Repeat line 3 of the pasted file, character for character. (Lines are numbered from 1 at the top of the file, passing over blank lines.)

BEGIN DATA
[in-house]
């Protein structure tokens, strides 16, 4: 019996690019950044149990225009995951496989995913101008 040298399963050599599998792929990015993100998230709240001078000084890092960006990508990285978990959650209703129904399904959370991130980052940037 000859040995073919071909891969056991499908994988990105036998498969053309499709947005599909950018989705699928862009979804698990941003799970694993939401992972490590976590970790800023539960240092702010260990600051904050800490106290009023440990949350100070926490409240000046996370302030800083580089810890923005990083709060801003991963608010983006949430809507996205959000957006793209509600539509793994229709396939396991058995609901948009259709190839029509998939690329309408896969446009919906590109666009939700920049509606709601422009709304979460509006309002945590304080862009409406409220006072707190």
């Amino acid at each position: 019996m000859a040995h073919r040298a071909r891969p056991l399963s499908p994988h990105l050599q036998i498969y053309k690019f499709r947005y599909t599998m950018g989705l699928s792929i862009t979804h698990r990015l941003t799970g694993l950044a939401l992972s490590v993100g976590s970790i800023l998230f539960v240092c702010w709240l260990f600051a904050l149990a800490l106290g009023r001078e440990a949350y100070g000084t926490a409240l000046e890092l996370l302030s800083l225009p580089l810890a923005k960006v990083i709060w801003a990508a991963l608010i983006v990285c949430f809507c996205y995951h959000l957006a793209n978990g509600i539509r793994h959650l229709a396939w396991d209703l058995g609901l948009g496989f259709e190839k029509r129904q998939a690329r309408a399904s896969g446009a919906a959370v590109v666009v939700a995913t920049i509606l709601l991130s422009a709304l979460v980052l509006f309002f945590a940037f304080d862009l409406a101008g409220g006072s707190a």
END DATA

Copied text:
């Amino acid at each position: 019996m000859a040995h073919r040298a071909r891969p056991l399963s499908p994988h990105l050599q036998i498969y053309k690019f499709r947005y599909t599998m950018g989705l699928s792929i862009t979804h698990r990015l941003t799970g694993l950044a939401l992972s490590v993100g976590s970790i800023l998230f539960v240092c702010w709240l260990f600051a904050l149990a800490l106290g009023r001078e440990a949350y100070g000084t926490a409240l000046e890092l996370l302030s800083l225009p580089l810890a923005k960006v990083i709060w801003a990508a991963l608010i983006v990285c949430f809507c996205y995951h959000l957006a793209n978990g509600i539509r793994h959650l229709a396939w396991d209703l058995g609901l948009g496989f259709e190839k029509r129904q998939a690329r309408a399904s896969g446009a919906a959370v590109v666009v939700a995913t920049i509606l709601l991130s422009a709304l979460v980052l509006f309002f945590a940037f304080d862009l409406a101008g409220g006072s707190a």